Secretary Ross Announces $1.19 Billion Penalty for Chinese Company ZTE (March 7, 2017)
This morning, the U.S. Attorney for the Northern District of Texas filed a criminal plea agreement and information regarding ZTE Corporation’s egregious, deliberate violations of U.S. restrictions on trade with Iran.
This resulted from an investigation initiated by the Department of Commerce Bureau of Industry Security. ZTE has admitted liability and agreed, subject to approval of the courts, to an unprecedented 1.19 billion dollar total combined criminal and civil penalty paid to the Departments of Commerce, Justice, and Treasury.
With this action, we are putting the world on notice: improper trade games are over.
Those who flout our economic sanctions, export control laws, and any other trade regimes, will not go unpunished – they will suffer the harshest of consequences.
But this case is just the beginning:
Under President Trump’s leadership, we will be aggressively enforcing strong trade policies with the dual purpose of protecting American national security and protecting American workers.
ZTE, whose brazen disregard for our laws was as insulting as it was dangerous, will, if approved by the court, first pay an immediate out-of-pocket monetary penalty of 892 million dollars.
ZTE has then further agreed to a 7-year suspended denial order and a 7-year 300 million dollar suspended fine, both of which provide long-term deterrence.
If they step out of line, those penalties will be immediately imposed.
They will also abide by incredibly strict monitoring, auditing, and recordkeeping requirements, and they must maintain a strong commitment to ongoing cooperation with investigators.
The results of this investigation and this unprecedented penalty reflects ZTE’s premeditated, egregious scheme to evade U.S. law.
ZTE’s most senior managers lied to, obstructed, and misled investigators for years, only acknowledging the truth starting in March 2016 when we caught them red-handed.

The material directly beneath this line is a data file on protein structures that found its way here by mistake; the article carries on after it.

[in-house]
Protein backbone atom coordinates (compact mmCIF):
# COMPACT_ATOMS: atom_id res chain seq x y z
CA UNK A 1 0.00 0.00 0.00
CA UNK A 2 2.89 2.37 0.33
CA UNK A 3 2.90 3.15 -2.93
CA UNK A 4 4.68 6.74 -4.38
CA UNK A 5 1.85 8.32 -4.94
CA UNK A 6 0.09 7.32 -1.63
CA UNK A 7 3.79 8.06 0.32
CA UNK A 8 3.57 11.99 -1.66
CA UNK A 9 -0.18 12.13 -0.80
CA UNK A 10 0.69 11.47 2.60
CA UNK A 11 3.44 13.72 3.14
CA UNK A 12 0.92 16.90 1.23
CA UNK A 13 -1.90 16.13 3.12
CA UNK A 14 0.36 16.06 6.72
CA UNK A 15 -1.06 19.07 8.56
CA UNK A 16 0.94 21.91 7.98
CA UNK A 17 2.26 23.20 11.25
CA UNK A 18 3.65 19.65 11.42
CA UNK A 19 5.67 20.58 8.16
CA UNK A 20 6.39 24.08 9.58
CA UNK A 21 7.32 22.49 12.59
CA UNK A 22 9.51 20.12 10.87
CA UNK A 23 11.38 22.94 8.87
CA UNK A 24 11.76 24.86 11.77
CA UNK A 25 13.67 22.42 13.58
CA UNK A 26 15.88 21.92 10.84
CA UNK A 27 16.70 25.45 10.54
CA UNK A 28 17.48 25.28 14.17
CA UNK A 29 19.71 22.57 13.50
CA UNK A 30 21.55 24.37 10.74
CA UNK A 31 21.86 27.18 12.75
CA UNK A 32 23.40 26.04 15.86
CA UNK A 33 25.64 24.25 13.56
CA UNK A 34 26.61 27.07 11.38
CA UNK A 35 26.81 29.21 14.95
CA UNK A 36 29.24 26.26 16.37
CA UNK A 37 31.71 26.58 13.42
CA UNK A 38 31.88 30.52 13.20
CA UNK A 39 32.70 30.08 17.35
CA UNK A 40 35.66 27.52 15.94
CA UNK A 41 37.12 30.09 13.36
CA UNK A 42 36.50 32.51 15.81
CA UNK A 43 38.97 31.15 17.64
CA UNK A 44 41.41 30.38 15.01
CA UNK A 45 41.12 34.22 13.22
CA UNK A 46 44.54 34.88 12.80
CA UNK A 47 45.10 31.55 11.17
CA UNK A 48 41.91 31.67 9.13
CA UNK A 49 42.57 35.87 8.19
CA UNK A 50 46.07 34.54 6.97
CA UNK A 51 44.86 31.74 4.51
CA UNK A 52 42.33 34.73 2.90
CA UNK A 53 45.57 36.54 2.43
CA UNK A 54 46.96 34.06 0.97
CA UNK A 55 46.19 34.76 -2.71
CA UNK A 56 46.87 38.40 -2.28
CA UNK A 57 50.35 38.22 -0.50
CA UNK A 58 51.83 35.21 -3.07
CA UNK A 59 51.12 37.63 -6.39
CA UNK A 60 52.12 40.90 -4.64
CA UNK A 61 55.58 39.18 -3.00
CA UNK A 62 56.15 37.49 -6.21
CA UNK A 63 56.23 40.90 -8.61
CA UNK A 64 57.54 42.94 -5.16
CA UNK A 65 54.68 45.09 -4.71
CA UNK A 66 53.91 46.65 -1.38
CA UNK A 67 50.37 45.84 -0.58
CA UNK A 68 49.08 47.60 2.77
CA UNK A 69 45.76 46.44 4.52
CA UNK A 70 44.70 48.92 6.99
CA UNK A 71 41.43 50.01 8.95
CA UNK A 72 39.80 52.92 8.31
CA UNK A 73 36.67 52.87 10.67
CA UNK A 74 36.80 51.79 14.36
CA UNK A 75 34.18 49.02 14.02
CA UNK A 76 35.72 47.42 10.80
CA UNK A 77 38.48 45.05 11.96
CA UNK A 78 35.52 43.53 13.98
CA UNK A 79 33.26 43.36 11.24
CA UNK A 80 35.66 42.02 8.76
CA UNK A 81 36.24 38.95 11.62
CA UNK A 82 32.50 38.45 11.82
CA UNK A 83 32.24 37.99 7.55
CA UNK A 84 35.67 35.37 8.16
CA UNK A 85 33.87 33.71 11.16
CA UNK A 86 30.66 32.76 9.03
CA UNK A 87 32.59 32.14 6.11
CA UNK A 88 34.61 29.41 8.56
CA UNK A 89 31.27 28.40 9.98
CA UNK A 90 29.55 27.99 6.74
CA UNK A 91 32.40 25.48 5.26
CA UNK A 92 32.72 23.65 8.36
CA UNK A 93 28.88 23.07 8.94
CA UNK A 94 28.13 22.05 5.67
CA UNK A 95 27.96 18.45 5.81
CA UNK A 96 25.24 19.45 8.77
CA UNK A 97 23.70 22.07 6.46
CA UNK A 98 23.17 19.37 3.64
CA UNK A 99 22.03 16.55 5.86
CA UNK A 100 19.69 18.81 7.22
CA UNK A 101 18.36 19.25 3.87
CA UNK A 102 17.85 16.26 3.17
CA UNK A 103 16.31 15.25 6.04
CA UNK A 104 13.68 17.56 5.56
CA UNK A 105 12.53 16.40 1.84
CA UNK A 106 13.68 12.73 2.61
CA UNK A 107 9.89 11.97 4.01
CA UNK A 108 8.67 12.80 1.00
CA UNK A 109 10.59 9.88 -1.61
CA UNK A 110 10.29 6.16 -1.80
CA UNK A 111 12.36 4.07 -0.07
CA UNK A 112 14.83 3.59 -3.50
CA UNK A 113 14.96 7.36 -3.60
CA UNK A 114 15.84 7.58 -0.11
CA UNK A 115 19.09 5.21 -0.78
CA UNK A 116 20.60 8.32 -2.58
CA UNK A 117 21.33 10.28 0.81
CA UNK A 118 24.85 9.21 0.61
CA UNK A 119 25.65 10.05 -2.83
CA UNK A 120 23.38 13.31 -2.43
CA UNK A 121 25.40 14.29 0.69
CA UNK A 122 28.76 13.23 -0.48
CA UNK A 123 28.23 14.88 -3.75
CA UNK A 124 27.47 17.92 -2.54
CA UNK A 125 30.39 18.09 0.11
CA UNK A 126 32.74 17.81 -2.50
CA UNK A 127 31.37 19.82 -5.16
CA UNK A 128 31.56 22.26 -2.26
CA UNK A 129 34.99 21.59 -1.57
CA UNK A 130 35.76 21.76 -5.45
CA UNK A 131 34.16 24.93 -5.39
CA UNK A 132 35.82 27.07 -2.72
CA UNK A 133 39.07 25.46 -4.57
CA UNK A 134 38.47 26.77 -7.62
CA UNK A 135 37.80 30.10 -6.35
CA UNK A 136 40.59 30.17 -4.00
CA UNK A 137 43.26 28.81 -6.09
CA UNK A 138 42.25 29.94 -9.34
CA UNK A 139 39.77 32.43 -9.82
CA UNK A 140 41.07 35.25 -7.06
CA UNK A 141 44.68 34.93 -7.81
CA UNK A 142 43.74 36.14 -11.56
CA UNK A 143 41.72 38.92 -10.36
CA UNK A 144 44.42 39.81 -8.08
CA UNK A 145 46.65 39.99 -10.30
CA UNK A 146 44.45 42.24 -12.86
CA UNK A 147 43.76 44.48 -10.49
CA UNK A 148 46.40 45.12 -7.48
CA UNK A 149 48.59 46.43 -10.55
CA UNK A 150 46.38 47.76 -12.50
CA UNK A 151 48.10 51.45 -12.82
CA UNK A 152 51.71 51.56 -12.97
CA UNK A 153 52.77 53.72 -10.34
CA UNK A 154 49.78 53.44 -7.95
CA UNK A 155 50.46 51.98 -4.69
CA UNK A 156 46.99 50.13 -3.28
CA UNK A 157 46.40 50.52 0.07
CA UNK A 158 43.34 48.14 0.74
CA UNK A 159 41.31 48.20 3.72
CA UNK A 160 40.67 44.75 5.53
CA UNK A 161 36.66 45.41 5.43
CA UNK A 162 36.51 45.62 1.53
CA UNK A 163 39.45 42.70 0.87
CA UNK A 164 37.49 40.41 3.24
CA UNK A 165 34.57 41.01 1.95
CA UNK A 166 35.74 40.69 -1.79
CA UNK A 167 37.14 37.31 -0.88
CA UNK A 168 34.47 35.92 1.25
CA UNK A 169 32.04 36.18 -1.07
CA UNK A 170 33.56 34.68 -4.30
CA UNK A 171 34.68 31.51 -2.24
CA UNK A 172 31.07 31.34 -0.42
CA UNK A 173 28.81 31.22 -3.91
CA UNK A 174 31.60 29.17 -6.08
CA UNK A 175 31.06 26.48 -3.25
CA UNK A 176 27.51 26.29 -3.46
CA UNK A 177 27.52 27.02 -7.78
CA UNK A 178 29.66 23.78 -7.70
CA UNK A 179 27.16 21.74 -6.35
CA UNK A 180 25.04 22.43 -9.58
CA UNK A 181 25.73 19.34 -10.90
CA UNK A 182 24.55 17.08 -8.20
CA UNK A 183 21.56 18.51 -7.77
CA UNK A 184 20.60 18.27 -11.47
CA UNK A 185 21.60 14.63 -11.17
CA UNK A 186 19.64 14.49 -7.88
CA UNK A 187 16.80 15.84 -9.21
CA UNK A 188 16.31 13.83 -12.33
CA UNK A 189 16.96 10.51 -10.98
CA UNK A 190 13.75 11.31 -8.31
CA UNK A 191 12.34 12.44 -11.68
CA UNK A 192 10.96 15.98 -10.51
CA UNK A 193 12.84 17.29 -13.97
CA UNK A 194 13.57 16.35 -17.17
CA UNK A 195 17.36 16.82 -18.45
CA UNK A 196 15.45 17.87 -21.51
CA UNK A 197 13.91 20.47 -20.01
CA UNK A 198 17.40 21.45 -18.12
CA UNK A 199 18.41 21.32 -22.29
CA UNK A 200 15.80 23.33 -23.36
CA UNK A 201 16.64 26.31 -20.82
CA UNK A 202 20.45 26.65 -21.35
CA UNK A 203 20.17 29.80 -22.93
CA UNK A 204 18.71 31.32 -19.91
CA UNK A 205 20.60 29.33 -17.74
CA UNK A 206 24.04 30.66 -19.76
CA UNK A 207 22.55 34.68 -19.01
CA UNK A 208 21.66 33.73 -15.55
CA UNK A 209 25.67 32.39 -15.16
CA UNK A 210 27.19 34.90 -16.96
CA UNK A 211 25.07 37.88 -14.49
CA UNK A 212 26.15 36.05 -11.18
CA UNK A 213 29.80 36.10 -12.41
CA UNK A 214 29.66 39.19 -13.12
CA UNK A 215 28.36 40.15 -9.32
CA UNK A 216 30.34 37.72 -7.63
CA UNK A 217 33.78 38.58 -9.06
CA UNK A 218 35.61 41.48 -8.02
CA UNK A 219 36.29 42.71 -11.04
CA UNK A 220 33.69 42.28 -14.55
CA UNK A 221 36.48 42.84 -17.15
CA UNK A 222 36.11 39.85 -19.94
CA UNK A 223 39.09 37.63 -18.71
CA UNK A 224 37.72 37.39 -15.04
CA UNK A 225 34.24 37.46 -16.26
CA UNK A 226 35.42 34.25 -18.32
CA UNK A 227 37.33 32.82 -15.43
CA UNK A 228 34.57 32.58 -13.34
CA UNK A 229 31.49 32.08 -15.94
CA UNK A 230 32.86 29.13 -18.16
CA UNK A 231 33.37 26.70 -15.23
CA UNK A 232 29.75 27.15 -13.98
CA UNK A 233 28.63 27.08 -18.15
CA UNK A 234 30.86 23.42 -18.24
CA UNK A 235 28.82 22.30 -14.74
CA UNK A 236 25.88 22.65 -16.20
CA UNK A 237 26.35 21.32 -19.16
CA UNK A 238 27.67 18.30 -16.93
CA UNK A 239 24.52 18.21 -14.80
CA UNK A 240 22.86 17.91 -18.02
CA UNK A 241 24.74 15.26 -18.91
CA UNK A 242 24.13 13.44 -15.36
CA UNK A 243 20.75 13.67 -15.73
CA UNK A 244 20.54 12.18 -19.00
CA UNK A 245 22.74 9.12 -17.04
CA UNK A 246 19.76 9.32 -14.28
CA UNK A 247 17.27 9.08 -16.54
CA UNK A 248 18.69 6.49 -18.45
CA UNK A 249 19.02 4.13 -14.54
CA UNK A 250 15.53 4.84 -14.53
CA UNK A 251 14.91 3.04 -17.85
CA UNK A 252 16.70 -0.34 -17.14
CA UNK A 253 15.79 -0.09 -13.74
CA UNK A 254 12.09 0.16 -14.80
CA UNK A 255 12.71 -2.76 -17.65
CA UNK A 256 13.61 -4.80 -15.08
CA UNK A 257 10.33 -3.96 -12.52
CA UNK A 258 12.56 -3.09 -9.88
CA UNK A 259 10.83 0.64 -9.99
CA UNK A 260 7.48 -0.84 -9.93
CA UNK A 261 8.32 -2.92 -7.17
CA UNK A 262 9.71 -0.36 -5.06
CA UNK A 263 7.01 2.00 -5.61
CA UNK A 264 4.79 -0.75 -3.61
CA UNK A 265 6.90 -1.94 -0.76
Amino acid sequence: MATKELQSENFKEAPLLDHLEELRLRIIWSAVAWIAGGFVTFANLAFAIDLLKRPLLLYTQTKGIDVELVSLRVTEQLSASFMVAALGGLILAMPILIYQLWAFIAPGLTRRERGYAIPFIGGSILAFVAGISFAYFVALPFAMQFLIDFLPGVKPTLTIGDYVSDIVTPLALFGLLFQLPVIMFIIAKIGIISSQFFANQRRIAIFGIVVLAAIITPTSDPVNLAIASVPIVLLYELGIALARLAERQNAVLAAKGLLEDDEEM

During the investigation, ZTE even secretly restarted shipments to Iran and then carefully destroyed evidence, at times deleting emails on a daily basis.
As a result of its illegal activities, ZTE was able to obtain hundreds of millions of dollars in contracts and sales to Iranian entities.
Adding further insult to injury, during this time ZTE also undertook illegal actions involving 283 shipments of controlled items to North Korea with knowledge that such shipments violated the Department of Commerce’s Export Administration Regulations.
ZTE is China’s second largest telecommunications company and the fourth largest telecommunications company in the world – they should have known better.
The Department of Commerce is committed to ensuring U.S. and foreign companies, regardless of size or location, comply with our trade laws, and these penalties are an example of the extraordinary powers Commerce will use to vigorously protect the interests of the United States.
I am very proud of the outstanding work of our Bureau of Industry and Security, Office of Export Enforcement and its Office of Chief Counsel.
The two lead people on the case are here today, and I'd like to ask them to rise so we can acknowledge them.
James Fuller is the lead agent. Congratulations. Doug Hassebrock is the Director of Export Enforcement.
Our efforts do not end here, but I want to thank all those who worked tirelessly to bring ZTE to justice including our staff at BIS as well as those at the FBI and the Departments of Homeland Security, Justice and Treasury.
Thank you all.